(Judge Dredd Megazine, Rebellion)
Made a decade before Cannibal Holocaust and generations before Blair Witch, Punishment Park is a 1971 mockumentary by the British director Peter Watkins, released as a Blu-ray/DVD by the Eureka label. While it was issued as a Eureka DVD a few years ago, Punishment Park is topical for two reasons. Gareth Edwards cited it as an inspiration on his own mockumentary film, Monsters; and Watkins’s premise anticipates Battle Royale and next month’s film The Hunger Games, in which governments slaughter their truculent young in militarised sports. The difference is that Battle Royale and Hunger Games are set in future or alternate times, but Punishment Park takes place in the (then) present day; the U.S. administration during Vietnam.
As with Watkins’s other films, the action and dialogue are improvised by mostly non-actors; the film crew numbered no more than ten. In the introduction to the new release, Watkins gives special praise to photographer Joan Churchill (who would become a regular collaborator with Nick Broomfield), who ran through a baking desert carrying a bulky 16-mm camera. The film has two cross-cutting strands. In one, America’s old and young generations spit their loathing across kangaroo tribunals in a makeshift army tent. The accused youngsters range from a foul-mouthed rich-girl singer declaiming “blow up buildings, watch them fall!,” to a militant in the “People’s Army.” In a rare moment of levity, one interrogator reflects that this generation needs “more spank and less Spock,” referring to the pop-pediatrician rather than the Vulcan.
In the other strand, we follow a group of undesirables who’ve been sentenced to long prison terms, but who have chosen the alternative of Punishment Park. This involves scrambling down rocky slopes and tottering through fifty miles of Californian desert in the choking heat, while being chased by the National Guard and a couple of documentary cameramen. As in Watkins’s other films, the documentary format is accepted as a stylised dramatic licence. We never see the people behind the cameras, and we don’t wonder if (a) they’re dehydrating with the fugitives, or alternatively (b) stocked up with waterbottles which they impartially decline to pass round.
Officially, Punishment Park is an exercise in controlled discipline, with the authorities not using violence unless provoked. In reality, Punishment Park is an oven-temperature slaughterhouse, with the attitude captured by one scornful guardsman – “They’re doing what they want to do, I’m doing what I want to do” – with the difference, of course, that the guardsman has the gun. Only occasionally do we see faces that aren’t simply hateful, such as a courteous woman student explaining her non-violent dissidence, or a traumatised boy guardsman, desperate to explain that he killed an unarmed runner by accident.
Director Peter Watkins denounces narcotic narrative pop-culture. For that reason, he would probably despise seeing his film discussed here, in the context of genre SF and horror films. (Watkins’s best-known mockumentary, 1965’s The War Game, also fell into genre territory; it envisioned a Cold War nuclear strike against Britain.) Yet, seen in the debased terms of genre, Punishment Park is a gripping, if tonally monotonous drama, raw and dust-blown. It holds up less well in its intended terms, as an exercise in viewer manipulation and provocation. That’s not because its tricks have been stolen by film-makers with agendas no loftier than shouting “Boo!” Rather, it’s because Punishment Park’s scenario leaves no room for ambiguity, uncertainty or self-questioning. It offers only the capitalised slogan-bawling of any website bulletin-board.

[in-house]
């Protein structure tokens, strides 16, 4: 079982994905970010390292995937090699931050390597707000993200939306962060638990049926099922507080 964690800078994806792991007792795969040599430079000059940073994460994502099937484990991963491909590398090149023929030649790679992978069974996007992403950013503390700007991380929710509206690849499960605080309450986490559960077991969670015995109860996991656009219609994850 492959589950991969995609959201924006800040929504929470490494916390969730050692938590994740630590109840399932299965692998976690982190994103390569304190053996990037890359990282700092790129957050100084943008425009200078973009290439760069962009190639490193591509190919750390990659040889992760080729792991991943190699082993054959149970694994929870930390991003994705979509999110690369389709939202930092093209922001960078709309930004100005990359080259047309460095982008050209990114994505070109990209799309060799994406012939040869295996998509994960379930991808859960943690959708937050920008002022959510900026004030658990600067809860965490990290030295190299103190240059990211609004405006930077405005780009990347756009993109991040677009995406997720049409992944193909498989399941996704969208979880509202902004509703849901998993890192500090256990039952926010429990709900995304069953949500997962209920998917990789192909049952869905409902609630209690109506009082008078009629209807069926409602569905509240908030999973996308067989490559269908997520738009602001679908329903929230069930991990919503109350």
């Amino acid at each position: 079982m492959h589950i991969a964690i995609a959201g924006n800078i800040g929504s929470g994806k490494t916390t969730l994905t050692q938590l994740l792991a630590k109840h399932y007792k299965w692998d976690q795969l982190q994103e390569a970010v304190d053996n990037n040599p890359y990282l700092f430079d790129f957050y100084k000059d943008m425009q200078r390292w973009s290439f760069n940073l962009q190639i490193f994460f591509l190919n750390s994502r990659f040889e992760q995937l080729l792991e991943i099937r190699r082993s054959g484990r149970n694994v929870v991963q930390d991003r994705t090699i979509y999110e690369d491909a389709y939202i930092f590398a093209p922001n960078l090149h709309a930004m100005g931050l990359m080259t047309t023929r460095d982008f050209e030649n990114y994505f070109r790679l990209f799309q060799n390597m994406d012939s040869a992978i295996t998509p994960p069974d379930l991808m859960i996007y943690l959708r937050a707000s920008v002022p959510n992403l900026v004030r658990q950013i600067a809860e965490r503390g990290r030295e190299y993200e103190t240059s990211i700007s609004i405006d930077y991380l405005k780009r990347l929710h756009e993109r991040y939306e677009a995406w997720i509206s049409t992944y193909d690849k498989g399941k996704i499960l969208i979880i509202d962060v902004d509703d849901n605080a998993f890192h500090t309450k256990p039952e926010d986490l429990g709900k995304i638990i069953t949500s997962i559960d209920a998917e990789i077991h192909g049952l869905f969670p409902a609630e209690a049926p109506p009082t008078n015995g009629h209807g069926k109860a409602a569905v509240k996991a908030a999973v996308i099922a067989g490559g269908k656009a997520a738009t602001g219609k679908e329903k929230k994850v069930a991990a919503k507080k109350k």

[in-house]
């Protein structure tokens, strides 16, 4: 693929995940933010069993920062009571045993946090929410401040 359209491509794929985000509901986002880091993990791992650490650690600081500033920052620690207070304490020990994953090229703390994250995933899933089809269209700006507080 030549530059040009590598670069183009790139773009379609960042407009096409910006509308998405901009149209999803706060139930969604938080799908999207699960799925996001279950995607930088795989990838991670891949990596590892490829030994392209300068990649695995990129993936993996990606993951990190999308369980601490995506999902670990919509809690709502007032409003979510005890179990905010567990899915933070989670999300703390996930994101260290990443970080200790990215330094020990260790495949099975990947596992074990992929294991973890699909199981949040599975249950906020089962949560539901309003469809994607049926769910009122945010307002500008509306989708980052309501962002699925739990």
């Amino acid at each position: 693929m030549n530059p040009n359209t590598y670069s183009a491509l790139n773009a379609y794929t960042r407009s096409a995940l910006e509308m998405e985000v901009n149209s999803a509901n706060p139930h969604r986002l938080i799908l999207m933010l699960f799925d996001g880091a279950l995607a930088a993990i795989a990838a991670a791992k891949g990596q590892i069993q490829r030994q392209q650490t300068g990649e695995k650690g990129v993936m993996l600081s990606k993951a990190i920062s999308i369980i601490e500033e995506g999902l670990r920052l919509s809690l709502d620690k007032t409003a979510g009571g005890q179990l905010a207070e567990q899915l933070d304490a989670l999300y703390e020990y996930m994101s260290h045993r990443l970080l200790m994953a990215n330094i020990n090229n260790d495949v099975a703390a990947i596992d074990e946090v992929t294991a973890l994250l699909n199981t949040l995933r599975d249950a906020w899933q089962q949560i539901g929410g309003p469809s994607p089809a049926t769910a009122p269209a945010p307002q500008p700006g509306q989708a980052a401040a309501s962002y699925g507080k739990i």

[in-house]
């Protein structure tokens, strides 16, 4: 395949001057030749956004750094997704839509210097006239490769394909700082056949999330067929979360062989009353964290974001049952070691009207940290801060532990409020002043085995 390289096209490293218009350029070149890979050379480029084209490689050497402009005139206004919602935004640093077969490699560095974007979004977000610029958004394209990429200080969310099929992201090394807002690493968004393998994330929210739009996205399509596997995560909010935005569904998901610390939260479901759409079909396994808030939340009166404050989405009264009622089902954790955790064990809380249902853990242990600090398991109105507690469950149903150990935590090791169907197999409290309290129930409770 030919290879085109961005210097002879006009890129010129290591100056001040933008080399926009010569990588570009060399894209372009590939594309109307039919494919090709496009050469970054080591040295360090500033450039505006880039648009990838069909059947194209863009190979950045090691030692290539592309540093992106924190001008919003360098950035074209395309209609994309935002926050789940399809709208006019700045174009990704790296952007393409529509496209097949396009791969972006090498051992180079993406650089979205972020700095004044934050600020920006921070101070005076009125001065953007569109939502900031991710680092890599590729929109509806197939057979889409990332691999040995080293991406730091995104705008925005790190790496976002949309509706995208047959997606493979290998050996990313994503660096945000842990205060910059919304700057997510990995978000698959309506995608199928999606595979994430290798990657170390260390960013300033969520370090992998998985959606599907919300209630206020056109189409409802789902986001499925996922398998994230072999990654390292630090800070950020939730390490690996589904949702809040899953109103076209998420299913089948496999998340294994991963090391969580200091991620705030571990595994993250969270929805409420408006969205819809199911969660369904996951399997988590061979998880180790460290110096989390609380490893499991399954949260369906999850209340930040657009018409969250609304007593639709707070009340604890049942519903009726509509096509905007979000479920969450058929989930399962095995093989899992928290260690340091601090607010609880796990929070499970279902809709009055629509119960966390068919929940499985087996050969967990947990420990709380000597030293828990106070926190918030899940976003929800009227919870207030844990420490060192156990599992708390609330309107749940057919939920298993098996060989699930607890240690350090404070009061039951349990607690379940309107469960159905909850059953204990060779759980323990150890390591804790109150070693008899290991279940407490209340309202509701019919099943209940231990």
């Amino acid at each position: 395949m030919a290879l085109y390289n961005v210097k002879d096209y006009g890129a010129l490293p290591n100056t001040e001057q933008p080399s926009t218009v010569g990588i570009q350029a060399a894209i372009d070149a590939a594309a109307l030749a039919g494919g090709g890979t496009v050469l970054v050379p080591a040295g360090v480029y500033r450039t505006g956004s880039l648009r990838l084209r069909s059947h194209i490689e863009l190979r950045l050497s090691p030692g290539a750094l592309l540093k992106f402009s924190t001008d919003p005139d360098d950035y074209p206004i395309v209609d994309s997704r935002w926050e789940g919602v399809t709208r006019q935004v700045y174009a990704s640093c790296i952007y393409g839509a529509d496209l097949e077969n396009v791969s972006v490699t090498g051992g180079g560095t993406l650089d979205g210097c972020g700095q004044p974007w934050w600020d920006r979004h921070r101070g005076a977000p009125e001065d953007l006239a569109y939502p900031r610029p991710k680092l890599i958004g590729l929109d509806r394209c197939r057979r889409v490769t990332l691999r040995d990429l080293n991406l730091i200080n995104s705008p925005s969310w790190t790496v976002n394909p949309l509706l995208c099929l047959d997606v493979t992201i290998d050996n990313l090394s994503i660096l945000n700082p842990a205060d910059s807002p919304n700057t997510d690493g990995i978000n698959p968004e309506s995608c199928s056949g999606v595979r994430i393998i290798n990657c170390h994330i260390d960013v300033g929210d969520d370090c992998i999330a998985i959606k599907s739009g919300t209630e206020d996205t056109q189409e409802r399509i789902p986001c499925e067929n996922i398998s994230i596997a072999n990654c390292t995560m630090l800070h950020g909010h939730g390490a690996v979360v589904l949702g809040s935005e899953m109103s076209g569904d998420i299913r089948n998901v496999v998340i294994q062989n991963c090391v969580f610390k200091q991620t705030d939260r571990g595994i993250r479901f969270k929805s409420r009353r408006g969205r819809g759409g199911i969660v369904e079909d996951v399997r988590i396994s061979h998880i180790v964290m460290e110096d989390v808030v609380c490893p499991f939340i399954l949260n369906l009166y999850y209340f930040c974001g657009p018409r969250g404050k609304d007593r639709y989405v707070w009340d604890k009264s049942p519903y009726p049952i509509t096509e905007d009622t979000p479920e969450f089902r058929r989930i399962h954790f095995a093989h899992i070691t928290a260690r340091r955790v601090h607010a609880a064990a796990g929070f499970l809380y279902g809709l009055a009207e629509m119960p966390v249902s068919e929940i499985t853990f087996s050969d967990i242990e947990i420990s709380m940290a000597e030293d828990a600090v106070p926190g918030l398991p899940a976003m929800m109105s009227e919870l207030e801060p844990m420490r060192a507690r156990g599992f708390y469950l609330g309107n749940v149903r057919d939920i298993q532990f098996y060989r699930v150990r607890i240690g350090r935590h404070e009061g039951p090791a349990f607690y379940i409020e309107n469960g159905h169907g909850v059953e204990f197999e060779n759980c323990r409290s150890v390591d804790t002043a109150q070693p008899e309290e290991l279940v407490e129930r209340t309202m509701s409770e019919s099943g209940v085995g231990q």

Watkins argues that the Punishment Park scenario is “essentially” the same as many real-world abuses, from the internment of Japanese-Americans after Pearl Harbour to today’s torture of prisoners in Guantanamo Bay and elsewhere. But Punishment Park is diluted as a political film, because it shows a fiction. Its allegory is not just slanted but created to serve a hectoring agenda, rather than commenting on a real-world horror. In his introduction to the new edition, Watkins scorns the naïve distinctions between fact and fiction. From his perspective, the “reality” we consume through the mass media is a lie greater than Punishment Park; but again Watkins is preaching exclusively to the radical choir, who wouldn’t need to watch his film in the first place. Eureka’s extras play up Punishment Park’s proud history of controversy, from the refusal of American distributors to play it in cinemas, to its bilious reception from contemporary reviewers. Woe betide anyone who wonders if these anti-establishment credentials might be inflated or overstressed to prove the film’s place in history.
(c) 2018 Rebellion A/S. Reprinted with permission.